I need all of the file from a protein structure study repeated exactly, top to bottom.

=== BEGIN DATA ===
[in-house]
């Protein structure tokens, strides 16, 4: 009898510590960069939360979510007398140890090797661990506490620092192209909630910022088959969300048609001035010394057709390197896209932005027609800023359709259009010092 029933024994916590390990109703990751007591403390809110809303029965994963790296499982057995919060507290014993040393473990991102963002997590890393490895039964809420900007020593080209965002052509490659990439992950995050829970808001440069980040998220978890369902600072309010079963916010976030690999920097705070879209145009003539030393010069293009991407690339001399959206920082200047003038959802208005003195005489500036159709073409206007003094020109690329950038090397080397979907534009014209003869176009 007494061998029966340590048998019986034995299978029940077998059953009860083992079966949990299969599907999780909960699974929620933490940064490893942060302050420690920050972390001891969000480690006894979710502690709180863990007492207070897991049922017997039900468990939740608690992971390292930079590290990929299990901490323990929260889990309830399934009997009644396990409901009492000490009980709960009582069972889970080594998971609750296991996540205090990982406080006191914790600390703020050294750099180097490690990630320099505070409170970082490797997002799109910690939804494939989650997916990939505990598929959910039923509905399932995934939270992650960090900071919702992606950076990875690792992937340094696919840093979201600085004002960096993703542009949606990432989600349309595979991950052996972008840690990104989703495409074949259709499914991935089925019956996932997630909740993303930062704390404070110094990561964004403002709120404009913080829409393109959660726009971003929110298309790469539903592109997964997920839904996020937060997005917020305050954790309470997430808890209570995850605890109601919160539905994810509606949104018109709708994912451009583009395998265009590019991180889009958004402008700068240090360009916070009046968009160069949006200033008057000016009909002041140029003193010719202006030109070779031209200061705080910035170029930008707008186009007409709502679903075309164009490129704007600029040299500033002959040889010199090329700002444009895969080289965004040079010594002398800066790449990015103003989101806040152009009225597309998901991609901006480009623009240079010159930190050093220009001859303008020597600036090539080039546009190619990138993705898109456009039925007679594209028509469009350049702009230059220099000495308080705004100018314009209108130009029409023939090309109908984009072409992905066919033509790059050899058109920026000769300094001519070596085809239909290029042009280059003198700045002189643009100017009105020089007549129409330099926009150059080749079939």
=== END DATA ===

[in-house]
């Protein structure tokens, strides 16, 4: 009898510590960069939360979510007398140890090797661990506490620092192209909630910022088959969300048609001035010394057709390197896209932005027609800023359709259009010092 029933024994916590390990109703990751007591403390809110809303029965994963790296499982057995919060507290014993040393473990991102963002997590890393490895039964809420900007020593080209965002052509490659990439992950995050829970808001440069980040998220978890369902600072309010079963916010976030690999920097705070879209145009003539030393010069293009991407690339001399959206920082200047003038959802208005003195005489500036159709073409206007003094020109690329950038090397080397979907534009014209003869176009 007494061998029966340590048998019986034995299978029940077998059953009860083992079966949990299969599907999780909960699974929620933490940064490893942060302050420690920050972390001891969000480690006894979710502690709180863990007492207070897991049922017997039900468990939740608690992971390292930079590290990929299990901490323990929260889990309830399934009997009644396990409901009492000490009980709960009582069972889970080594998971609750296991996540205090990982406080006191914790600390703020050294750099180097490690990630320099505070409170970082490797997002799109910690939804494939989650997916990939505990598929959910039923509905399932995934939270992650960090900071919702992606950076990875690792992937340094696919840093979201600085004002960096993703542009949606990432989600349309595979991950052996972008840690990104989703495409074949259709499914991935089925019956996932997630909740993303930062704390404070110094990561964004403002709120404009913080829409393109959660726009971003929110298309790469539903592109997964997920839904996020937060997005917020305050954790309470997430808890209570995850605890109601919160539905994810509606949104018109709708994912451009583009395998265009590019991180889009958004402008700068240090360009916070009046968009160069949006200033008057000016009909002041140029003193010719202006030109070779031209200061705080910035170029930008707008186009007409709502679903075309164009490129704007600029040299500033002959040889010199090329700002444009895969080289965004040079010594002398800066790449990015103003989101806040152009009225597309998901991609901006480009623009240079010159930190050093220009001859303008020597600036090539080039546009190619990138993705898109456009039925007679594209028509469009350049702009230059220099000495308080705004100018314009209108130009029409023939090309109908984009072409992905066919033509790059050899058109920026000769300094001519070596085809239909290029042009280059003198700045002189643009100017009105020089007549129409330099926009150059080749079939």